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Caleb Bean, JD'14

Exploring the law behind innovation and creativity

“I majored in electrical engineering at Purdue, and while doing research for a professor got involved with examining patents. I’d always been interested in the law, and it turned out that patents became the bridge between engineering and law.”

— Caleb Bean, JD’14

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Caleb Bean, JD’14, takes full advantage of the Center for Intellectual Property's resources as he prepares for a career as a patent lawyer. “I majored in electrical engineering at Purdue, and while doing research for a professor got involved with examining patents. I’d always been interested in the law, and it turned out that patents became the bridge between engineering and law.”

Bean is president of Maurer's Intellectual Property Association, one of the school's largest student organizations, with more than 75 members. The IPA helps organize the Center's conferences, including one on the America Invents Act featuring Patent and Trademark Office Director David Kappos, and a visit from Chief Judge Randall Rader of the Federal Circuit. “Helping with these events sharpened my organizational skills and provided me with some great networking opportunities,” Bean said. He added that IPA members are eligible to participate in mock interviews and resume reviews with IP practitioners and, through small group sessions, can connect with practitioners-in-residence who visit the Center to discuss their areas of practice. Practitioners-in-residence have included Donald E. Knebel, a distinguished IP partner at Barnes & Thornburg in Indianapolis, and Gregory A. Castanias, JD’90, who heads the Federal Circuit practice at Jones Day in Washington, DC. Knebel and Castanias are also members of Indiana Law’s adjunct faculty.

The Center usually employs about a half dozen research assistants to help faculty complete a variety of in-depth projects. “I worked on the editing of the fourth edition of Professor Janis’s casebook, Trademarks and Unfair Competition: Law and Policy,” Bean said. “It has been an intense project, but it’s helped prepare me for practice settings where I will be working with partners.” The Center also offers mentoring opportunities for IPA members, both with upper-class students and with practitioners.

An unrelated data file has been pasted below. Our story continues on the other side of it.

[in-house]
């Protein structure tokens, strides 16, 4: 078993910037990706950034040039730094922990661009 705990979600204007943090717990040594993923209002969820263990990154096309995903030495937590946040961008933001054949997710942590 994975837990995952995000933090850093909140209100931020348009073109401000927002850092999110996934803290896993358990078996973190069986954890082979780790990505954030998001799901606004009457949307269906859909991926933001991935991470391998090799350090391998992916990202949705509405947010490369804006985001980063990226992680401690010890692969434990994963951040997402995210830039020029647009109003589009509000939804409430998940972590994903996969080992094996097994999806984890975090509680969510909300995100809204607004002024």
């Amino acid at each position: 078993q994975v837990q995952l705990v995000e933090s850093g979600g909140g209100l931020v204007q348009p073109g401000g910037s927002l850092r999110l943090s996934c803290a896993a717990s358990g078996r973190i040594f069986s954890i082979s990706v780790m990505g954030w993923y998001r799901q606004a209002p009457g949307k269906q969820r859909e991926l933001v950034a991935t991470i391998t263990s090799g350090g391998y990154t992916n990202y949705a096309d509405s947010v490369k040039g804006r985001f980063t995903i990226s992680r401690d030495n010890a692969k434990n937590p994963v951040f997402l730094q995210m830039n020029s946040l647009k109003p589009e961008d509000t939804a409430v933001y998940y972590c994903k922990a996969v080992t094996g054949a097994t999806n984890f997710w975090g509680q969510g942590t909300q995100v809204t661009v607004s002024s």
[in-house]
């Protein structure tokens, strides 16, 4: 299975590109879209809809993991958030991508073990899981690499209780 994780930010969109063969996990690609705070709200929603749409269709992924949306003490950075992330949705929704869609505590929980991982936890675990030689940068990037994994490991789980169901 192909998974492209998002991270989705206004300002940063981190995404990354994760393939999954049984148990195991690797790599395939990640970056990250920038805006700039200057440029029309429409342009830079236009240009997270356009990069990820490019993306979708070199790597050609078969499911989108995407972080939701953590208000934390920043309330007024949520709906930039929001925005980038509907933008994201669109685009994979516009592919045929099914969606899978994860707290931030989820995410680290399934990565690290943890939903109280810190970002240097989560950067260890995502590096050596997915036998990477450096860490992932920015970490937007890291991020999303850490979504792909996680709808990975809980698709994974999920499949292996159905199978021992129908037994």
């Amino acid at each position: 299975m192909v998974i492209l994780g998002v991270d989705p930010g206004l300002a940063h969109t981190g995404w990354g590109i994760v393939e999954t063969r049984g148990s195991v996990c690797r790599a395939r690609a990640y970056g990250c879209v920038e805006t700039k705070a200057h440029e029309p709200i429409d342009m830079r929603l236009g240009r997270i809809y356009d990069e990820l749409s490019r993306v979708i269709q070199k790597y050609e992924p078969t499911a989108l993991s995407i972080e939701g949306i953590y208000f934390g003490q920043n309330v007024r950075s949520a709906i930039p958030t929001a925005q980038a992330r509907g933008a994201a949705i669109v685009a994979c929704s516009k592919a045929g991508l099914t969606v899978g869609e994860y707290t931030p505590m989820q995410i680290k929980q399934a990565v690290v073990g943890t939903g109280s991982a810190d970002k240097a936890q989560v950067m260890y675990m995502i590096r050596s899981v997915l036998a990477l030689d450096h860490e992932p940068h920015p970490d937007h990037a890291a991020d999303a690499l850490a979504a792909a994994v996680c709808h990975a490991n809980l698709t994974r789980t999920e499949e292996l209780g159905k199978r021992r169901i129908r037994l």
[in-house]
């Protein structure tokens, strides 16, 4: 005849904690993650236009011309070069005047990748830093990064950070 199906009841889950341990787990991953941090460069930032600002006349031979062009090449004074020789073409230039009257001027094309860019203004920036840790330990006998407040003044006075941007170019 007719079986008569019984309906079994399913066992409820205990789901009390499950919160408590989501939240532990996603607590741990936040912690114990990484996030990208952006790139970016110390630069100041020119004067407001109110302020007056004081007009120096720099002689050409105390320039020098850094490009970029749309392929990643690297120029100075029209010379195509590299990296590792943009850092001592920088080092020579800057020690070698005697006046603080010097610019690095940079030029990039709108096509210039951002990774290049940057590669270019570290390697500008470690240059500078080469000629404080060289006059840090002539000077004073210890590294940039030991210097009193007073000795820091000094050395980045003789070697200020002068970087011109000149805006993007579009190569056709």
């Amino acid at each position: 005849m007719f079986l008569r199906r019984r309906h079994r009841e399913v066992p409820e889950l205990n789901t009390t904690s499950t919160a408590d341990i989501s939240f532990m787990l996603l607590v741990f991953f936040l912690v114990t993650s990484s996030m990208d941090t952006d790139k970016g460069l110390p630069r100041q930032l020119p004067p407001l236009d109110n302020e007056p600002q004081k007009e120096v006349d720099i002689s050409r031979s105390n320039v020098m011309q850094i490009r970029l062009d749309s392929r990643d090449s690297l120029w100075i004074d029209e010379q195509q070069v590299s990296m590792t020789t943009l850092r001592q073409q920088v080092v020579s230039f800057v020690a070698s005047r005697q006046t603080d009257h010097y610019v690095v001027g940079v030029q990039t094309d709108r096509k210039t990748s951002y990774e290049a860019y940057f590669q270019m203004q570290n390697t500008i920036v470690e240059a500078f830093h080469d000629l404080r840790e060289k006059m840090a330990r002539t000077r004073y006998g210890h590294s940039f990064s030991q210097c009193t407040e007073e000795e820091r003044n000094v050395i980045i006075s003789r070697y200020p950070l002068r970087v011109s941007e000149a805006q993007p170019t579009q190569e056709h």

The Center for Intellectual Property Research was established in 2011 to coordinate the law school’s intellectual property law curriculum, research, and outreach. Guided by the Center’s curriculum development, students can choose from nearly two dozen courses ranging from the basics of patent, trademark, and copyright law to colloquia and seminars on cutting-edge topics. Students can also earn joint degrees with Indiana University’s diverse offerings in biotechnology and other sciences.

The CIPR deals with the legal mechanisms that are designed to promote innovation and creativity in virtually every sector of the economy. “Intellectual property law is no longer a niche area,” said Mark D. Janis, JD’89, Robert A. Lucas Chair of Law and director of the Center for Intellectual Property Research. “Go to any small town anywhere in Indiana, and you might find a local business owner dealing with a trademark issue, or an artist or a non-profit group needing advice about copyrights, or a technology start-up building its patent portfolio in order to secure venture funding to support further research. We need lawyers who are trained to deal with those issues, whether they practice in Indiana or take their expertise elsewhere.”

The Center’s online journal, IP Theory, combines the academic rigor of a law review with the immediacy of a legal blog. “IP Theory is designed for the way scholars and practitioners prefer to receive information in today’s electronic age,” Janis explained. “The articles are peer-reviewed and are more ambitious than typical blog entries. However, the editing is streamlined, which leads to a faster publication schedule.”

Click here to watch a video about the IP curriculum.